Set aside any cucumbers you want to leave whole. Slice remaining cucumbers into 1/2 inch slices or spears. To make brine, combine water, vinegar, salt, and sugar in pan. Bring to a boil and stir until sugar and salt dissolve. Remove from heat. Add cucumbers to jars to within 1/2 inch of top of jar . Do not pack them too tightly as you need room for the brine. Scatter more fresh dill,  garlic, mustard seed, and peppercorns on top of the cucumbers. Finish by pouring into each jar enough brine to cover the cucumbers. Cover and store in the refrigerator for at least one week before eating. Pickles should be good for at least 6 weeks after that. These small batches disappear fast.



Roasted Lemon Chicken

lemonchicken1I love cooking in my iron skillet, flavoring with herbs and lemon, and easy entrees, so this is a new favorite. Served with a mixture of white, brown, and wild rice and a pan of roasted brussel sprouts with apples and pecans, everyone at our table gave it a thumbs up!  This is my version of Ina Garten’s recipe.

Roasted Lemon Chicken

1 teaspoon thyme (I used Penzey’s French Thyme)

 1 teaspoon sea salt

1 teaspoon freshly ground black pepper

1/3 cup good olive oil

2  lemons, 1 halved and sliced, the second lemon juiced

1 onion, sliced

2 garlic cloves, minced

4 boneless, skinless chicken breasts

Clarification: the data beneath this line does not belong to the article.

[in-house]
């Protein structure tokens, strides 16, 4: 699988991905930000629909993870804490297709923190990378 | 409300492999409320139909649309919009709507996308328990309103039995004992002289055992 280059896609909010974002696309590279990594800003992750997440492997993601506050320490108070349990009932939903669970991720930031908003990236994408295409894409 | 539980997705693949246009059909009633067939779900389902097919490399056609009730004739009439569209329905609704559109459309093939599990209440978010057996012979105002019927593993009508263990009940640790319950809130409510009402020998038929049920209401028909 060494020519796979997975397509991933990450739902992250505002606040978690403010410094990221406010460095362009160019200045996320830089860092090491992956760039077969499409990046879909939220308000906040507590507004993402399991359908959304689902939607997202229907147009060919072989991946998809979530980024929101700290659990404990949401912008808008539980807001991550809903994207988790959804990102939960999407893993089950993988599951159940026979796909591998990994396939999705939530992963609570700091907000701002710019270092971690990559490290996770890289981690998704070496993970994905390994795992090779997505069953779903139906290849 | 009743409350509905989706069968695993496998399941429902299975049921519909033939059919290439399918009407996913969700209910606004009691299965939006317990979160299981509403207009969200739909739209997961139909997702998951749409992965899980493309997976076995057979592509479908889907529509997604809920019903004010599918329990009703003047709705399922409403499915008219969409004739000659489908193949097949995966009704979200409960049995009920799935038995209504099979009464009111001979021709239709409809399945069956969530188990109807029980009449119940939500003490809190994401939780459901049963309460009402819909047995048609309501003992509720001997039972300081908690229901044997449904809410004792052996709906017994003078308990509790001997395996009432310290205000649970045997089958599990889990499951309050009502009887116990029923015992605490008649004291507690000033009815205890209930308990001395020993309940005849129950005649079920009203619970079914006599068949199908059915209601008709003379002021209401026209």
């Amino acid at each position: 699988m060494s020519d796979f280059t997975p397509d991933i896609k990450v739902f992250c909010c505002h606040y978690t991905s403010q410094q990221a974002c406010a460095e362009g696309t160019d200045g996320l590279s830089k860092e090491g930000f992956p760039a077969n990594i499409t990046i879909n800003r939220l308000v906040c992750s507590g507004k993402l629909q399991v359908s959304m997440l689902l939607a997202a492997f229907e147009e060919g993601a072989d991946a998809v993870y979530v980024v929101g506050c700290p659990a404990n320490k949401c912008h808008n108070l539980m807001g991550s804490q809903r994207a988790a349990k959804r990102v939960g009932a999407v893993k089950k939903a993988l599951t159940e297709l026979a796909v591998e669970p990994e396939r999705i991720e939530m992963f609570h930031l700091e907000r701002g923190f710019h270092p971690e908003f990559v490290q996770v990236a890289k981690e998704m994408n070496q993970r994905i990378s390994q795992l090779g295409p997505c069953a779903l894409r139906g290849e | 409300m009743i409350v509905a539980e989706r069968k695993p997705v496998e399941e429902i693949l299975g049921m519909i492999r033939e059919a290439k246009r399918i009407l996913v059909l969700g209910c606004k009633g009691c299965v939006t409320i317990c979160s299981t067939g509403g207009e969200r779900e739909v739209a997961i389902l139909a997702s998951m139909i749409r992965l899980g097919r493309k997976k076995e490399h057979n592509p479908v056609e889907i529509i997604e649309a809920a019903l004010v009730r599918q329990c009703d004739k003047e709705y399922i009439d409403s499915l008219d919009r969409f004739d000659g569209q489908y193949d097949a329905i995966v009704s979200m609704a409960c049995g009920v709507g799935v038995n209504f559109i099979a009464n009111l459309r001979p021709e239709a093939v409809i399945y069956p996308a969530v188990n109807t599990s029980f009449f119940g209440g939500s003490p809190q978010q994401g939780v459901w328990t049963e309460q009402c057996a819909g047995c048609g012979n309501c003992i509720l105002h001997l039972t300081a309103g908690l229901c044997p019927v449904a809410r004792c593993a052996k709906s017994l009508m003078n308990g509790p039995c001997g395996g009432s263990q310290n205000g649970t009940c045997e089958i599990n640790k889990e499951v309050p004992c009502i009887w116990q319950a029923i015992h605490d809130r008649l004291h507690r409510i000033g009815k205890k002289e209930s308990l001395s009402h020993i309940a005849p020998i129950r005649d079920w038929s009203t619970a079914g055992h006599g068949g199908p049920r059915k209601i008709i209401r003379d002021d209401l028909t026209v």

½ cup dry white wine

Preheat the oven to 450 degrees.

Place the thyme, 1 teaspoon salt,  1 teaspoon pepper and 1/3 cup olive oil  into a small bowl and set aside.

Put the lemon slices in a 12-inch cast-iron skillet and scatter the onion and garlic over lemons. Place the chicken on top and rub with about half the herb mixture. Turn chicken breasts over, pat dry with paper towel. and rub with the rest of the oil and herb mixture.

Roast the chicken for 30 minutes. Pour the wine into the pan at edges of chicken and roast for another 15 minutes. Cover skillet tightly with aluminum foil, and allow to rest for about 10 minutes Serve hot with the pan juices, lemon, and onion.



Blackberry Crisp

blackberrycrumbleUse blackberries, dewberries, raspberries, or blueberries (or a combination) in this old-fashioned crisp .A crisp is like a cobbler and depending on the fruit used can sometimes be called by names that make us smile –  pandowdy, grunt, slump, buckles, , croustade, bird’s nest pudding or crow’s nest pudding.  They are all simple variations of cobblers, and they are all based on seasonal fruits and berries, in other words, whatever fresh ingredients are readily at hand.  They are all homemade and simple to make and rely more on taste than fancy pastry preparation.